The Okanagan Screen Arts (OSA)Association is about to show two classic Hollywood movies by Canadian director Norman Jewison.
Fiddler on the Roof (1971) and Moonstruck (1987) screen at the Vernon Towne Cinema Monday, May 23 and June 6, respectively.
Like many Canadian directors and actors before him, Jewison left Toronto for Hollywood, where his successes included The Cincinnati Kid (1965) and In the Heat of the Night (1967). While successful with those early films, it may have been a fortunate accident to be asked by Hollywood to direct the screen adaptation of Fiddler, thanks to the common mistake of believing Jewison to be Jewish because of his surname.
The iconic American musical was adapted after its Broadway success seven years earlier and was nominated for several Academy awards, including Best Picture. It won three, including Best Actor for Chaim Topol as Tevye.
The decision to cast Topol instead of Zero Mostel, who made the role famous on Broadway, was controversial with the producers. Jewison argued that although Mostel’s larger-than-life personality worked fine on stage, he’d come across much too strongly in front of a camera. Likewise, with the location footage in Yugoslavia, the village needed a far more natural look than was acceptable on stage.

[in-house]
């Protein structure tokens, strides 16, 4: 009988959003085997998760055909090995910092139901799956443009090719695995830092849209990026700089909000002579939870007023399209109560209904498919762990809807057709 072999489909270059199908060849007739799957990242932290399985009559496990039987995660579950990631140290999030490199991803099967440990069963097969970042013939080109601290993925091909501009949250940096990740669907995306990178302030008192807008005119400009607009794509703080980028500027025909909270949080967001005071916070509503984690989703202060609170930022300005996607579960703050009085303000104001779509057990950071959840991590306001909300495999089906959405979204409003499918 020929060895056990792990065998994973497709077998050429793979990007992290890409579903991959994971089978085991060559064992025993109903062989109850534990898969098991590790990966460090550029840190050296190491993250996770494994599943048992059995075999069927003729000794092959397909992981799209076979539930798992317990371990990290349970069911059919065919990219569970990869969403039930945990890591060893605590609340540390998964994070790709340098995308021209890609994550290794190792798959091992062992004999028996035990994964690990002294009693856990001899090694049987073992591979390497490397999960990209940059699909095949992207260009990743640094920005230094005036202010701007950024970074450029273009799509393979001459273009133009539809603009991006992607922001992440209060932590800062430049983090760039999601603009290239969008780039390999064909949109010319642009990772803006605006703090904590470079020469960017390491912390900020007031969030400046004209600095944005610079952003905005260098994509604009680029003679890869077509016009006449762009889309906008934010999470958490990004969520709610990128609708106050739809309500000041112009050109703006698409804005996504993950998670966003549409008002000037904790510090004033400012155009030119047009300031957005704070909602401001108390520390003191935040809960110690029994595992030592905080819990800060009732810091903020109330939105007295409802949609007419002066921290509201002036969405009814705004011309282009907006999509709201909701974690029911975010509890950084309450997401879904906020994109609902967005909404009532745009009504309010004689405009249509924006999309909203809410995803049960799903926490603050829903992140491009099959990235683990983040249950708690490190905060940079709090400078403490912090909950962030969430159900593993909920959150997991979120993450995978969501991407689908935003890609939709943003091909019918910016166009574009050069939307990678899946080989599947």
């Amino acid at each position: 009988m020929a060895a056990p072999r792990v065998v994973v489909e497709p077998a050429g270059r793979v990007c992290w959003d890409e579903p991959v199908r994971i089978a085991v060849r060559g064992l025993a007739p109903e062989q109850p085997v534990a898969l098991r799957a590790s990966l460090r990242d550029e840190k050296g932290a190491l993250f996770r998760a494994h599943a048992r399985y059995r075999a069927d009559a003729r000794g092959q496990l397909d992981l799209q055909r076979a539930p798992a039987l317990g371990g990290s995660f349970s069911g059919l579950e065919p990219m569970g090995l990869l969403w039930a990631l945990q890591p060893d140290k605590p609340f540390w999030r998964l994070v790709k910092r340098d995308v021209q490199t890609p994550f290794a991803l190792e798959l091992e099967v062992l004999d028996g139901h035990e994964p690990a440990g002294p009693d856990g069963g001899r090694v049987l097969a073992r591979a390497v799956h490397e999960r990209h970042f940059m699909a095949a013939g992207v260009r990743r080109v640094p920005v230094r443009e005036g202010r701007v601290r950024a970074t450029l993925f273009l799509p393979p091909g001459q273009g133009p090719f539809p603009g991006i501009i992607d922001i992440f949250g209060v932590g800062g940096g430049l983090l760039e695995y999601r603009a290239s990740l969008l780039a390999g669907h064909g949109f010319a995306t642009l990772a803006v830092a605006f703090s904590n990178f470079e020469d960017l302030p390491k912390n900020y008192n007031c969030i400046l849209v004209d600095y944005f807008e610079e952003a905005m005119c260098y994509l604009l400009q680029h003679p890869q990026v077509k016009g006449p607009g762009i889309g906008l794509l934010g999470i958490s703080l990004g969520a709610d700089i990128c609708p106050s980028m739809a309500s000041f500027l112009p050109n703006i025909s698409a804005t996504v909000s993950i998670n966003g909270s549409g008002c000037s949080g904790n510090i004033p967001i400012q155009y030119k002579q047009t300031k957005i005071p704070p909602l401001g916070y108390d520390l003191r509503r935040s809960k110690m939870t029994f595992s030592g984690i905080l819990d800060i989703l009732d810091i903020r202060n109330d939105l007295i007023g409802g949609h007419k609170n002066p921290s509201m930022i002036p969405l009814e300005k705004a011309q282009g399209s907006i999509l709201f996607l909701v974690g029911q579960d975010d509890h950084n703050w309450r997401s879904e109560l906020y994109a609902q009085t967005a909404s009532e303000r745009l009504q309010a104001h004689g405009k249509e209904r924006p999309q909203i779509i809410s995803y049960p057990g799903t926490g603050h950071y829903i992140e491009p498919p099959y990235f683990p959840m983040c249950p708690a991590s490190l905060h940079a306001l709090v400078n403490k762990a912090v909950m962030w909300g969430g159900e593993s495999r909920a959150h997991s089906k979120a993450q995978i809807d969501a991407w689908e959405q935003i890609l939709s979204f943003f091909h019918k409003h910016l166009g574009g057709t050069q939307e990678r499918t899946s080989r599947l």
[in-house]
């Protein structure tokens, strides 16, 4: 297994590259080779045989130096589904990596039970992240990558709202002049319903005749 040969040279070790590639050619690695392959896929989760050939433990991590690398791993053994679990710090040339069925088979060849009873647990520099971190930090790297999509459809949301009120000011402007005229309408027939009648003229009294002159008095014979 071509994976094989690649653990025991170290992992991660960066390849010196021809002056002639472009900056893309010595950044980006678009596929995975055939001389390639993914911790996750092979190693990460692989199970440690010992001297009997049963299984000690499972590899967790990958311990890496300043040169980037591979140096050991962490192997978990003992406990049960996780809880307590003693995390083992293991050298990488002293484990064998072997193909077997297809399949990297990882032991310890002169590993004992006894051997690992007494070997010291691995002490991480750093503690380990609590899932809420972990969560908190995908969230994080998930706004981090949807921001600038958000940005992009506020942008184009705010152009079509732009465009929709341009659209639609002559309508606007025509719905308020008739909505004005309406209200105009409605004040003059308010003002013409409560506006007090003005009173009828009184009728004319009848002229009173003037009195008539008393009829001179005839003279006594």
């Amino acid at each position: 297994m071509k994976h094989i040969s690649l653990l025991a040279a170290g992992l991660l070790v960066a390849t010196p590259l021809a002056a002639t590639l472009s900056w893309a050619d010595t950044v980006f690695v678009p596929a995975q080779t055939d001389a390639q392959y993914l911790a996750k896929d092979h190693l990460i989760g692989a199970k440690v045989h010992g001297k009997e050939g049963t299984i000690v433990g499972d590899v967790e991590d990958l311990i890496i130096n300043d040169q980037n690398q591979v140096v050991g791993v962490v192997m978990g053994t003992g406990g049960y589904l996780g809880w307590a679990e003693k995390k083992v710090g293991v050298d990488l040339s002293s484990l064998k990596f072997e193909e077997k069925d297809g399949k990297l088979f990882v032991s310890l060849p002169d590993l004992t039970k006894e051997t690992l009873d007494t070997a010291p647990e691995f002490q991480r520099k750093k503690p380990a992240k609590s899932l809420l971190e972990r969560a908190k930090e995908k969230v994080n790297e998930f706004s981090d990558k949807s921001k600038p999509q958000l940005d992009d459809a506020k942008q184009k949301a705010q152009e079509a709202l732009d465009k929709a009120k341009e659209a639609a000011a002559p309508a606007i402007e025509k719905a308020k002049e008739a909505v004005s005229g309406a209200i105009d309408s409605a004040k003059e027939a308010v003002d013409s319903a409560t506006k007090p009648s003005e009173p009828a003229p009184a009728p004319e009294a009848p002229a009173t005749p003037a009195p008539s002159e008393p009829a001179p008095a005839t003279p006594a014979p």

The story follows Tevye and his Jewish family in 1905, living in the small town of Anatevka in the Russian Empire. Despite working hard, Tevye is far from wealthy. He and his sharp-tongued wife have five daughters and according to tradition, they have to rely on the village matchmaker to find them husbands.
Tevye speaks not only of the difficulties of being poor but also of the Jewish community’s constant fear of harassment from neighbours.
Virtuoso violinist Isaac Stern recorded the fiddle solos for Tevye, and Jewison played a rabbi during Tevye’s dream sequence.
Sixteen years later, Jewison directed one of the most popular romantic films ever made. Despite Cher’s extreme reluctance to take the lead role in Moonstruck, she did and ended up winning Best Actress at the Oscars. Jewison earned his third nomination for Best Director.
Films screen at 5:15 and 7:45 p.m. and will be preceded by a shorter film introduced by Jim Elderton. The OSA is looking to form a board of directors to become a registered non-profit society. Those interested are asked to make themselves known on the film nights.